“Hey, wake up,” Barry lightly kicked the homeless man awake until he was sat up.
He rubbed his eyes squinting at the bright lights coming in from the morning sun as he looked around taking in his environment.
“Where,” he cleared his throat, “am I? Who are you?”
“I’m Barry from The Writer’s Inc. I was wondering if you could give me another story for money?”
“You couldn’t ask me outside? You had to bring me here.”
“I thought that perhaps you could take a shower, relax a bit, eat something. What’s your name, by the way?”
An avid storyteller, Alex had been born into homelessness. His drug-addicted mother had given birth to him on the streets. From there she entered a homeless shelter leaving Alex with the employees. He was placed in an orphanage where his ordeal of entering and exiting foster homes started. Since he was a crack baby he cried often and needed extra care, something that many families weren’t ready for.
He bounced around a bit until he, as a teenager, found comfort in just living in the streets. His escape was his stories which he made up to comfort himself.
Barry found Alex’s story intriguing and so he wrote it all down and submitted it for review. Once again the applause, the handshakes, and then the awards.
Living under Barry’s roof made Alex want more for his life. He started seeking help for his drug addictions and even started writing his stories in a journal. Barry was also changing a bit. The fame had him on cloud nine. He was given a bigger office at work. His salary changed dramatically and he was looking for a new place to live but was thinking of leaving Alex in his apartment to keep the stories flowing.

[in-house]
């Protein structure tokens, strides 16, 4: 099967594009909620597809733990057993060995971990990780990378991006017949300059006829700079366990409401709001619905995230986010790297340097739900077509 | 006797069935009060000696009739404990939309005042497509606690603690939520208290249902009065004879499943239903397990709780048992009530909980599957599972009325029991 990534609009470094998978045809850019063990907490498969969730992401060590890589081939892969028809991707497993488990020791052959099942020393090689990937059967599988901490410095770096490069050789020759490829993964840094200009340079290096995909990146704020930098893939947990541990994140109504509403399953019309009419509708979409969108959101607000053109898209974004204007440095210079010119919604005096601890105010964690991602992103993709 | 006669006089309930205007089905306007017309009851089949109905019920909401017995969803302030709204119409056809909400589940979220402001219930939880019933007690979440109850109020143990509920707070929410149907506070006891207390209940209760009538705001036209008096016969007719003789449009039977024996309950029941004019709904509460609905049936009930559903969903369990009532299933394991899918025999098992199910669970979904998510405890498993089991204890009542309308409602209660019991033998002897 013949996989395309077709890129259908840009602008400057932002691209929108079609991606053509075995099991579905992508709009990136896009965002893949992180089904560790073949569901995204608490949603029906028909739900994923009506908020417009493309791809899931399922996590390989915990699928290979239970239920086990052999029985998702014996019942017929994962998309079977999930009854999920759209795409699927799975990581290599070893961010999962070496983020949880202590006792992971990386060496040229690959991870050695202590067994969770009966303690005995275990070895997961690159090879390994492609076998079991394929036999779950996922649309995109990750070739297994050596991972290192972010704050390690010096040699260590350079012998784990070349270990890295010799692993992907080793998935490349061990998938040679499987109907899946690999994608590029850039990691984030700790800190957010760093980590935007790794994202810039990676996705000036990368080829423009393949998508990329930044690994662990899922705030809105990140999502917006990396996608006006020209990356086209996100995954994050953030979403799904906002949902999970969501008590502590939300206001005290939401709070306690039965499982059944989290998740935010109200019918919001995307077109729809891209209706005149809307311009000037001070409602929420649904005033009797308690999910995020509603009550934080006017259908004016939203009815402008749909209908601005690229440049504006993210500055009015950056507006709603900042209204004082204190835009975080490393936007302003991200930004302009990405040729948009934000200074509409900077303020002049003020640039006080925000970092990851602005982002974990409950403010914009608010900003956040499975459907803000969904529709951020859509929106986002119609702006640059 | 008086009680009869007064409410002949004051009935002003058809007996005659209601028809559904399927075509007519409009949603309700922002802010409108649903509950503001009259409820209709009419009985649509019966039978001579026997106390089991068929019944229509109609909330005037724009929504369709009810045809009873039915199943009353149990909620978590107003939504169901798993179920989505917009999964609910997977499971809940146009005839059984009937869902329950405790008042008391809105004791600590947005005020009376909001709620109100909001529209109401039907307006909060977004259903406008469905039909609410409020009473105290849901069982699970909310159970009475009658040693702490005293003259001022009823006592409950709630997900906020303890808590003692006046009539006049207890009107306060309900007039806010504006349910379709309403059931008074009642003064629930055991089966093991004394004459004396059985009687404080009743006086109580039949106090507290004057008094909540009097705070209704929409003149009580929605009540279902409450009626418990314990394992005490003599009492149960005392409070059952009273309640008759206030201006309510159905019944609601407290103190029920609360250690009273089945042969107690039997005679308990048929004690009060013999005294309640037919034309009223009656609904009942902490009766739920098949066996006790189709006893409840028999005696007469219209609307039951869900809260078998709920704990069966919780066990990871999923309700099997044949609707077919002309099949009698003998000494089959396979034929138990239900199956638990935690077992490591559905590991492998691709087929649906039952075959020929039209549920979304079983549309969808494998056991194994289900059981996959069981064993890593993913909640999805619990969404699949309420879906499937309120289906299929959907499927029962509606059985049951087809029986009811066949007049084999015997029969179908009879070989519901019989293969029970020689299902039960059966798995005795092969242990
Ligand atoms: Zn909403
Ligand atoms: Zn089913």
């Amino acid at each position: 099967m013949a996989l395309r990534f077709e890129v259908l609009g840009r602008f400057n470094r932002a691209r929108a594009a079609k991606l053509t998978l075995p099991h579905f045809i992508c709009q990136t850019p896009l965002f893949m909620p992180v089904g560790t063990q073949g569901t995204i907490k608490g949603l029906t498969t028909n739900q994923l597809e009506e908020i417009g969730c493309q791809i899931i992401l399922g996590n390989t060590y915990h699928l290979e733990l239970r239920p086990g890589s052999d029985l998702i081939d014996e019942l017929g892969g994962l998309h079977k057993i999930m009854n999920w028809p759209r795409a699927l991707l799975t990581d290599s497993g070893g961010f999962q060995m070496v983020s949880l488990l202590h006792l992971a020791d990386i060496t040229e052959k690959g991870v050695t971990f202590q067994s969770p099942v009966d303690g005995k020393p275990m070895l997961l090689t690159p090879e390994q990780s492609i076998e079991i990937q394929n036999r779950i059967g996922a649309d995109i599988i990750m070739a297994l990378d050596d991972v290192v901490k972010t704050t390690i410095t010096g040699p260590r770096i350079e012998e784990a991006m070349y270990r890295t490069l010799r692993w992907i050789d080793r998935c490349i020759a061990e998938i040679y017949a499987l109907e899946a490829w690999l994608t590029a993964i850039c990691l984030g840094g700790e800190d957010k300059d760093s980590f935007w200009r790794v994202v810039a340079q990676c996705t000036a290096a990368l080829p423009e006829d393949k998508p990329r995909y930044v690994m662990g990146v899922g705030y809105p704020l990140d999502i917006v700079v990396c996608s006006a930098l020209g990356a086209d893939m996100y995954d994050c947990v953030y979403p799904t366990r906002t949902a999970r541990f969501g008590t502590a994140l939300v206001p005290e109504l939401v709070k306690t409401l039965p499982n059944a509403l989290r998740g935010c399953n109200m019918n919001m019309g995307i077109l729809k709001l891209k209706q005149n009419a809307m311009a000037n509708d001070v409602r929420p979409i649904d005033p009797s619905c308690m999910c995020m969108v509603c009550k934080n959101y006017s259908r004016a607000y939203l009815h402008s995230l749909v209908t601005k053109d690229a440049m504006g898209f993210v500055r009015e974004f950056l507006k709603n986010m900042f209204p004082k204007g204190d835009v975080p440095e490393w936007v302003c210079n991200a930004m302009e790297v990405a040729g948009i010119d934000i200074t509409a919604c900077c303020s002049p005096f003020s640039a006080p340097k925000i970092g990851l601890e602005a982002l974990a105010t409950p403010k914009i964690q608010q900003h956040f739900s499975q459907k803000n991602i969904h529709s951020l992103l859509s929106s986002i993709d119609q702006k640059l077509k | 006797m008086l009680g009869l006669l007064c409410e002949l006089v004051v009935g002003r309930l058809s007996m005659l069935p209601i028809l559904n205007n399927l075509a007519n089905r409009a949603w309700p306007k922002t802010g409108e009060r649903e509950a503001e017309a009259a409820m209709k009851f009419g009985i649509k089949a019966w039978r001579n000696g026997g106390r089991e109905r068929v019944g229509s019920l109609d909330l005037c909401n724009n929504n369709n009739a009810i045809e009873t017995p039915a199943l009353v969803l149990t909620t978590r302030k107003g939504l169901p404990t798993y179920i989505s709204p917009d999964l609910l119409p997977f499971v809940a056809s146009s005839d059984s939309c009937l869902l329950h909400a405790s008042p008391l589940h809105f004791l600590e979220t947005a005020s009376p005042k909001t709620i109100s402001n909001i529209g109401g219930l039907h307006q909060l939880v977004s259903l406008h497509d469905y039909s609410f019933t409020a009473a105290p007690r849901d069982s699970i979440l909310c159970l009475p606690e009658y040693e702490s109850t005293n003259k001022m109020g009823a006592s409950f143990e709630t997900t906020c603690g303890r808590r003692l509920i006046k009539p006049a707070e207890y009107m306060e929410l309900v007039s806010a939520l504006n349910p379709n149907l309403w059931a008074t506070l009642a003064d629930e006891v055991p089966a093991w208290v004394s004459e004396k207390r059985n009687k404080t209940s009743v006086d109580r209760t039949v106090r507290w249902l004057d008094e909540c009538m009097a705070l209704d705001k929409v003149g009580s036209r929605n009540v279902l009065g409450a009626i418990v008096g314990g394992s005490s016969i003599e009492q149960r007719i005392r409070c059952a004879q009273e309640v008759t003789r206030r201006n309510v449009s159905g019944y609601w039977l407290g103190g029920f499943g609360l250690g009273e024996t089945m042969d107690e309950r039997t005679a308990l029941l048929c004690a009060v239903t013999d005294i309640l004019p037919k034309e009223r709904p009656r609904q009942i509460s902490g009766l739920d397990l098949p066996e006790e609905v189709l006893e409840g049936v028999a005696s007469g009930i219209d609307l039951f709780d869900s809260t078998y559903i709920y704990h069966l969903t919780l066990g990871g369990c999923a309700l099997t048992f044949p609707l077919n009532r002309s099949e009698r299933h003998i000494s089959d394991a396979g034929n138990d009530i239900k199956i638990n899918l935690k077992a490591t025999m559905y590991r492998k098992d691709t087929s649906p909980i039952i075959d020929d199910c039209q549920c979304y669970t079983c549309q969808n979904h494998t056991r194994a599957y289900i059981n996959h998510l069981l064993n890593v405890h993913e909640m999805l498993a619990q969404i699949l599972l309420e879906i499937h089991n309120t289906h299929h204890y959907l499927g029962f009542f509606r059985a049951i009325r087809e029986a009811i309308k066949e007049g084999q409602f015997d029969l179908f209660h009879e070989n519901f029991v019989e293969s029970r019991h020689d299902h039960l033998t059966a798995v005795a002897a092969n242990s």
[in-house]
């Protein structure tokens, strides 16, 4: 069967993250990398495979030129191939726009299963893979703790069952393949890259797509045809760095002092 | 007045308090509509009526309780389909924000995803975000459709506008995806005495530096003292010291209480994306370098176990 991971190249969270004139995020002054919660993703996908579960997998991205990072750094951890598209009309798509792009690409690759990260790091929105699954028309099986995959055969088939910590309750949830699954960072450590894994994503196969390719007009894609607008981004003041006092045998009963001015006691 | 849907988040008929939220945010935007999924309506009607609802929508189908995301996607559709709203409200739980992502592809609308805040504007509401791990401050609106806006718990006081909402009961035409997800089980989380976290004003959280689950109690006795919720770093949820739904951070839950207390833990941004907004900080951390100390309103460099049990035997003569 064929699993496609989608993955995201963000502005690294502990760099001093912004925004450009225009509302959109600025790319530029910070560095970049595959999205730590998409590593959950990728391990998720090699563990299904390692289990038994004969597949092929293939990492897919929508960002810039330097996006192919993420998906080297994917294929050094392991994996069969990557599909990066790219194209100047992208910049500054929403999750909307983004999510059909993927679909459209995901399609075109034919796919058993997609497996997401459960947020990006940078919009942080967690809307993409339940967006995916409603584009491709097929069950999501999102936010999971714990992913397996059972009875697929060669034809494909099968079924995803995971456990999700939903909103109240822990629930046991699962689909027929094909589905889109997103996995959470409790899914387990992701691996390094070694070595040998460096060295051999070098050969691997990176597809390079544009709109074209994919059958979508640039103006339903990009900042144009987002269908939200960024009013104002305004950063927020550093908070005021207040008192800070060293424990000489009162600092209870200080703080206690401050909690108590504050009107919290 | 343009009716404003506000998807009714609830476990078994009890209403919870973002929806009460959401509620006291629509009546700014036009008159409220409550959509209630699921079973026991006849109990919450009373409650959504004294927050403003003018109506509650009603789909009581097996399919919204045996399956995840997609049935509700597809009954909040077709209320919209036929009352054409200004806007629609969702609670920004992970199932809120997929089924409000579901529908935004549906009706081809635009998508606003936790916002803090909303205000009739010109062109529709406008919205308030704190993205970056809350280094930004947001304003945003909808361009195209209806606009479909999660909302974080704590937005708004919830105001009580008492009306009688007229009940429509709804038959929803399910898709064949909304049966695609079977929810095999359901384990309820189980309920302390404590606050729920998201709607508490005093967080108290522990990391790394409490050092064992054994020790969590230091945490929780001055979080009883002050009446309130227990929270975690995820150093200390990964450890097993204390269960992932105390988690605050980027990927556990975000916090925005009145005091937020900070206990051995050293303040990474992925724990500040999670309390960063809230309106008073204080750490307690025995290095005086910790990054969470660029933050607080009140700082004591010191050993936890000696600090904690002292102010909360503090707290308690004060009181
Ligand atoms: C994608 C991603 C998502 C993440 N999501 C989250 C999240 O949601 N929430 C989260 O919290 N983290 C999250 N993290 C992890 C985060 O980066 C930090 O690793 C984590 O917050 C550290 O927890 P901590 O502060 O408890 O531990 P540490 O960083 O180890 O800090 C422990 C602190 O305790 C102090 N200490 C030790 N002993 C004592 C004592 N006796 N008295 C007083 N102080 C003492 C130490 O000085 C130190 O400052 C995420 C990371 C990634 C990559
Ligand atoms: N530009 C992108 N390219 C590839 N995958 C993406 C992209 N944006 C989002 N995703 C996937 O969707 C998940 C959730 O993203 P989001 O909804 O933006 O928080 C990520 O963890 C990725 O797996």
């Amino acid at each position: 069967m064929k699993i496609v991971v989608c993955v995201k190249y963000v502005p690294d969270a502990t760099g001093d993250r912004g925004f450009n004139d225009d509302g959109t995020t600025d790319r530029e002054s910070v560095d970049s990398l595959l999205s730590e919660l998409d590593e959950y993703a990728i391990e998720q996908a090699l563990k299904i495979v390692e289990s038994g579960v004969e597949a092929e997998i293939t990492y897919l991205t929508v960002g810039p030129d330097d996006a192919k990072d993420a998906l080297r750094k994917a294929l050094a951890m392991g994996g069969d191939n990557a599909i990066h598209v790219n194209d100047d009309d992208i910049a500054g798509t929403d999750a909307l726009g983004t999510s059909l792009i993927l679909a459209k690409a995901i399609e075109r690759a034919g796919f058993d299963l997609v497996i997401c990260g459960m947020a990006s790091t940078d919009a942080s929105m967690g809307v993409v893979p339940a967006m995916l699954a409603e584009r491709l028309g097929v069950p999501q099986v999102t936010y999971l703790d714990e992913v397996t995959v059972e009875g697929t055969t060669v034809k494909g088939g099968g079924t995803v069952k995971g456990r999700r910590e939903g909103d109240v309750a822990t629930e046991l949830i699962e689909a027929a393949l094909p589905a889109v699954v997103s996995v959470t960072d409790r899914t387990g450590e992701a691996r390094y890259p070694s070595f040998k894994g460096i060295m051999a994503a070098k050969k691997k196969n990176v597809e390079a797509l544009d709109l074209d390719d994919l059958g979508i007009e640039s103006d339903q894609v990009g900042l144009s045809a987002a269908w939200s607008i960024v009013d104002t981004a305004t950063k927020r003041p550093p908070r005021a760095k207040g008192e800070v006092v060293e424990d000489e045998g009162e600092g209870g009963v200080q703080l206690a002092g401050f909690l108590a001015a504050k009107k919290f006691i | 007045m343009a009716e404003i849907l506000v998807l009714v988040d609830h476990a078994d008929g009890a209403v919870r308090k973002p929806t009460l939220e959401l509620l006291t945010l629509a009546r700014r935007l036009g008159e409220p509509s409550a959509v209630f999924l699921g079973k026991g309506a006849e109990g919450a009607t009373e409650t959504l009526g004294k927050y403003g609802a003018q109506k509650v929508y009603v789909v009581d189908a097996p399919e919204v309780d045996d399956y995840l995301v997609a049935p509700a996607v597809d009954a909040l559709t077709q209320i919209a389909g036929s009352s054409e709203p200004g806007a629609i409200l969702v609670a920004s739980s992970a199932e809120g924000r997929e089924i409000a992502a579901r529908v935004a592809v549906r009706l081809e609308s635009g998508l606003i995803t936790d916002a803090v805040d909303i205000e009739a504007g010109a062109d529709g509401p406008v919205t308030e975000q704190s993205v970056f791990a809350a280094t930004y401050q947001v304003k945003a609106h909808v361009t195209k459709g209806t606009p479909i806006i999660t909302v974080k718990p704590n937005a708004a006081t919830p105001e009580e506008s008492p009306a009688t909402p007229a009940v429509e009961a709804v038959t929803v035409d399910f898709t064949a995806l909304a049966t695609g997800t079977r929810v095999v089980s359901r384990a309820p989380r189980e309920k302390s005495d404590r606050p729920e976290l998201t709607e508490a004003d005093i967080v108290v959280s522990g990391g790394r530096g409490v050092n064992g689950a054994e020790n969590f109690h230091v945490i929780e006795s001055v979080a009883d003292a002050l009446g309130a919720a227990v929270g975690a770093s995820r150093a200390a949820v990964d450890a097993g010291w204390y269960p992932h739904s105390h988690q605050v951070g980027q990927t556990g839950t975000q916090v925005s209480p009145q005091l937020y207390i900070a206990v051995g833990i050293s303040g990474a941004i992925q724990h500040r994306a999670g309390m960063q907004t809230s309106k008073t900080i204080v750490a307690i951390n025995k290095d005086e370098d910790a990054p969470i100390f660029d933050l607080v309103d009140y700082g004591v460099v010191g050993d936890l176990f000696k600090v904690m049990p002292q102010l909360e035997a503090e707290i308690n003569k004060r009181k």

At a party, Barry was offered a bit of cocaine.
“This helps keep the juices flowing if you ever bump into writer's block,” said a new friend that seemed to have the world at his feet.
This new friend had a bunch of groupies and cars galore. He lived in the upper east side of town, the part where only the rich and extremely famous lived. Barry didn’t know that a little bit of cocaine could solve his problems. He gave it a try and a new world opened up for him. When he awoke from his high he had a trophy of new stories to write. Once he was done writing he tried more drugs.
As Barry continued on his downward spiral Alex was coming out of a season of drought and was entering a season of growth. Slowly each man switched places until Barry was living in the streets as Alex became the new executive director of The Writer’s Inc.